There are six levels to the ship. The primary levels are the main deck and two levels of living and working spaces below the main deck. The pilot house and two storage levels make up the other three levels. The sailors' eating and sleeping areas are on the two levels below the main deck.

The draft of a ship depends on how much weight the ship is carrying. Under most conditions when USS Cassin Young sailed the Pacific Ocean, 14 feet was the average draft of the ship. Now as a museum ship carrying much less of its original load, the draft of Cassin Young is about 8 feet.

USS Cassin Young has steam-turbine engines made by General Electric. There are two engines that rotate the two propellers of the ship. Cassin Young's crew burned heavy fuel oil in four Babcock and Wilcox boilers to create the steam. The ship could reach a speed of 35 knots. The engines no longer operate. When National Park Service staff must move Cassin Young, they use tugboats.

It's a sonar decoy. Sailors would unwind the cable with its baton and trail it about 500 feet behind USS Cassin Young. An electric charge within the baton would make a sound mimicking the sound of the Cassin Young's propellers. The decoy intended to fool any sonar directed at Cassin Young from an enemy ship or submarine.

The large tubes that visitors see as they board Cassin Young at the quarterdeck are torpedoes. Sailors could shoot these 24-foot long, nearly 2-ton torpedoes over either side of the ship with a powerful gunpowder charge. Once sailors fired a torpedo over the side, the torpedo's own steam-powered engine delivered the torpedo to its target, usually an enemy ship.

The US Navy painted ships in "haze gray" to help camouflage them. Gray was not always the color of USS Cassin Young. During WWII, the Navy tried other camouflaging colors. Cassin Young was once painted in "dazzle" which was a black and white zebra pattern. The Navy also painted Cassin Young a light blue color late in WWII.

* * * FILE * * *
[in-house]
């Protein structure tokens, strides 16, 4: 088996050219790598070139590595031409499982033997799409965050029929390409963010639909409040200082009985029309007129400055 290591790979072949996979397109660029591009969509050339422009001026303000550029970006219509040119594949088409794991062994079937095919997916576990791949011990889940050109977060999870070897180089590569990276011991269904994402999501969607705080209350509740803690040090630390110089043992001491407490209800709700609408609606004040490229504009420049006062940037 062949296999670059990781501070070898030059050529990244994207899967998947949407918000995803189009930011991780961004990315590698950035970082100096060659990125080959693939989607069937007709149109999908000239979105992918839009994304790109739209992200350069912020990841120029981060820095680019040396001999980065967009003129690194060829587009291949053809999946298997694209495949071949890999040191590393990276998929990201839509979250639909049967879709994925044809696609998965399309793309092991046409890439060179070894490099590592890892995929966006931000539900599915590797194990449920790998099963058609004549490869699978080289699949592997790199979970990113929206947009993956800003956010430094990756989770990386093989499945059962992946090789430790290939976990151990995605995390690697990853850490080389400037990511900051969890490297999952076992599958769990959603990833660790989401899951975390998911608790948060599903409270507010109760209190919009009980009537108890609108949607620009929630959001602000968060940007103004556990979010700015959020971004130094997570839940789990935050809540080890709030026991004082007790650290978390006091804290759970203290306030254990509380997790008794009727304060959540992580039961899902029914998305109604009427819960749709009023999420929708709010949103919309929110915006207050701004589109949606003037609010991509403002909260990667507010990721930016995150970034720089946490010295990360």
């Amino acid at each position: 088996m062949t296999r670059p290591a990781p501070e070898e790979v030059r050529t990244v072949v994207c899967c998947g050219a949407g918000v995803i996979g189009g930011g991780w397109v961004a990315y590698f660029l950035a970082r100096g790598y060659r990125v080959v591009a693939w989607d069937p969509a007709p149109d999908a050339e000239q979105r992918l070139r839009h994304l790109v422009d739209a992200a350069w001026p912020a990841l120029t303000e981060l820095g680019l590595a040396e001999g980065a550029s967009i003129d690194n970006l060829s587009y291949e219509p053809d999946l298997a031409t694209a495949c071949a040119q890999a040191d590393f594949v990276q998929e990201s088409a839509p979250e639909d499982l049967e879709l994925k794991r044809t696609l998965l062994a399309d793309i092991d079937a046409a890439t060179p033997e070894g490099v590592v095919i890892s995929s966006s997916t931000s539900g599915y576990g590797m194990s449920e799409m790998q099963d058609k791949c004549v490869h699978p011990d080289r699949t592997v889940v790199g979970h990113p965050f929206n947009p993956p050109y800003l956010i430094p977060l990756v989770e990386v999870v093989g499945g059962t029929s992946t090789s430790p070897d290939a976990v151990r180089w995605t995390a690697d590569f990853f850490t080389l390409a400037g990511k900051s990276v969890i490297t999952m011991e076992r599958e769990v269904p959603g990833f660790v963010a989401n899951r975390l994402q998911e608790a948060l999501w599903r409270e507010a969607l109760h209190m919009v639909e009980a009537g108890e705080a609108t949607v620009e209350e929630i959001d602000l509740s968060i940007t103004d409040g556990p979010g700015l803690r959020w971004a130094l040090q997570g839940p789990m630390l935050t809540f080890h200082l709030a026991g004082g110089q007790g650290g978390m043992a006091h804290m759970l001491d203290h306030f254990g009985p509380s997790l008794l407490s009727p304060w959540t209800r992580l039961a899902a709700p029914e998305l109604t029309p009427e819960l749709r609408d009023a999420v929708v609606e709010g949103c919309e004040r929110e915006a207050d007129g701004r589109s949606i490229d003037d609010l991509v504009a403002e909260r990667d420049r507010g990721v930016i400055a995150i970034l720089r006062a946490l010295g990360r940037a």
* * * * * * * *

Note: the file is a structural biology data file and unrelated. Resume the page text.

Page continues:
The hatches, or doors, on USS Cassin Young are waterproof and fireproof passageways that are critical to the safety of the ship and its sailors. Under normal conditions, sailors could keep these hatches open. If there was danger, the captain of the ship would announce one of three conditions: X, Y or Z. Condition X (or X-ray) is the least restrictive; sailors must keep hatches marked X closed. Sailors kept hatches X and Y closed during Condition Y (or Yoke). Condition Z (or Zebra) was the most restrictive; sailors kept hatches X, Y, and Z closed. With Condition Z, extreme weather or a battle might occur.

Just like the campaign ribbons that a sailor might wear, ships displayed similar ribbons. The ribbons indicate the different battle campaigns that USS Cassin Young engaged in. Among those battle campaigns were at Leyte Gulf, Iwo Jima, and Okinawa.

Most of the ribbons displayed on Cassin Young are for WWII campaigns, but the Navy awarded other ribbons to Cassin Young for its service in the Korean War from 1950-54.

Navy Captain Cassin Young was a navy hero. He commanded a repair ship docked at Pearl Harbor and he and his crew saved this vessel during the attack on December 7, 1941. For saving his ship and crew, the Navy promoted Young to Captain of USS San Francisco which he led into the Battle of Guadalcanal in 1942. A Japanese attack on San Francisco killed Captain Cassin Young. The US President awarded Captain Young the Medal of Honor in 1941 and the Navy Cross posthumously in 1943.

This was a gunpowder bunker for the nearby pair of harbor guns. These guns were ceremonial; they exploded gunpowder but did not shoot any shells. Sailors once fired these guns to salute or greet ships to the former Charlestown (Boston) Navy Yard.

Last updated: February 26, 2024